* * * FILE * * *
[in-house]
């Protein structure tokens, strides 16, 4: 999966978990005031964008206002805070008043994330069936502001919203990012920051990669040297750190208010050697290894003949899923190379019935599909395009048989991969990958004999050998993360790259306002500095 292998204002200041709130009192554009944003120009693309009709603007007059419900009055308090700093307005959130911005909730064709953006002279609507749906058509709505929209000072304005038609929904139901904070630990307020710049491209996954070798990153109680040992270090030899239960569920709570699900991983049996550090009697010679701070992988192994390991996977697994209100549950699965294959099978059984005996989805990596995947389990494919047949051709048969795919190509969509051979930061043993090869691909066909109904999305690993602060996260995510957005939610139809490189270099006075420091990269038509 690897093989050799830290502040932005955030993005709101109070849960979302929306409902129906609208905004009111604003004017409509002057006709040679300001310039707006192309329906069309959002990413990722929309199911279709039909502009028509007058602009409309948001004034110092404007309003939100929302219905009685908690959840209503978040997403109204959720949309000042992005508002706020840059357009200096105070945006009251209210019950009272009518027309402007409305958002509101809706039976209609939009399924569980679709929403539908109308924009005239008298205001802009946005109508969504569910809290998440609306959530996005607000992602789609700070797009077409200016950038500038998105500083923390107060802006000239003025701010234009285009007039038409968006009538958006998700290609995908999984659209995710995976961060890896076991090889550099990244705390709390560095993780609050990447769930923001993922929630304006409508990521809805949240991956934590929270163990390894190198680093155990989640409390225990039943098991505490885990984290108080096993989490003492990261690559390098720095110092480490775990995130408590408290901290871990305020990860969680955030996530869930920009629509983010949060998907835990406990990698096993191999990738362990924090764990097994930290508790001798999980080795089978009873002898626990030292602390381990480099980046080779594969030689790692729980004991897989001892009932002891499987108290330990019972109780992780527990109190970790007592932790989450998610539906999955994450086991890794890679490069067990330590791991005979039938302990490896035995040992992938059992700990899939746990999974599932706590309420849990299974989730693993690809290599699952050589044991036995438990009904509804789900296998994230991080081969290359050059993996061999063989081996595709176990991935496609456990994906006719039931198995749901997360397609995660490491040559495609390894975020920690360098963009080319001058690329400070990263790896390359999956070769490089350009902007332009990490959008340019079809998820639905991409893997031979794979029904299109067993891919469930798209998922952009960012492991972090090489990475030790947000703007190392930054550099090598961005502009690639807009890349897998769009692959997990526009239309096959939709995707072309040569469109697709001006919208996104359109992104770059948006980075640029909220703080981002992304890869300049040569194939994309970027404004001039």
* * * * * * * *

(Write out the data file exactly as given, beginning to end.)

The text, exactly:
[in-house]
């Protein structure tokens, strides 16, 4: 999966978990005031964008206002805070008043994330069936502001919203990012920051990669040297750190208010050697290894003949899923190379019935599909395009048989991969990958004999050998993360790259306002500095 292998204002200041709130009192554009944003120009693309009709603007007059419900009055308090700093307005959130911005909730064709953006002279609507749906058509709505929209000072304005038609929904139901904070630990307020710049491209996954070798990153109680040992270090030899239960569920709570699900991983049996550090009697010679701070992988192994390991996977697994209100549950699965294959099978059984005996989805990596995947389990494919047949051709048969795919190509969509051979930061043993090869691909066909109904999305690993602060996260995510957005939610139809490189270099006075420091990269038509 690897093989050799830290502040932005955030993005709101109070849960979302929306409902129906609208905004009111604003004017409509002057006709040679300001310039707006192309329906069309959002990413990722929309199911279709039909502009028509007058602009409309948001004034110092404007309003939100929302219905009685908690959840209503978040997403109204959720949309000042992005508002706020840059357009200096105070945006009251209210019950009272009518027309402007409305958002509101809706039976209609939009399924569980679709929403539908109308924009005239008298205001802009946005109508969504569910809290998440609306959530996005607000992602789609700070797009077409200016950038500038998105500083923390107060802006000239003025701010234009285009007039038409968006009538958006998700290609995908999984659209995710995976961060890896076991090889550099990244705390709390560095993780609050990447769930923001993922929630304006409508990521809805949240991956934590929270163990390894190198680093155990989640409390225990039943098991505490885990984290108080096993989490003492990261690559390098720095110092480490775990995130408590408290901290871990305020990860969680955030996530869930920009629509983010949060998907835990406990990698096993191999990738362990924090764990097994930290508790001798999980080795089978009873002898626990030292602390381990480099980046080779594969030689790692729980004991897989001892009932002891499987108290330990019972109780992780527990109190970790007592932790989450998610539906999955994450086991890794890679490069067990330590791991005979039938302990490896035995040992992938059992700990899939746990999974599932706590309420849990299974989730693993690809290599699952050589044991036995438990009904509804789900296998994230991080081969290359050059993996061999063989081996595709176990991935496609456990994906006719039931198995749901997360397609995660490491040559495609390894975020920690360098963009080319001058690329400070990263790896390359999956070769490089350009902007332009990490959008340019079809998820639905991409893997031979794979029904299109067993891919469930798209998922952009960012492991972090090489990475030790947000703007190392930054550099090598961005502009690639807009890349897998769009692959997990526009239309096959939709995707072309040569469109697709001006919208996104359109992104770059948006980075640029909220703080981002992304890869300049040569194939994309970027404004001039």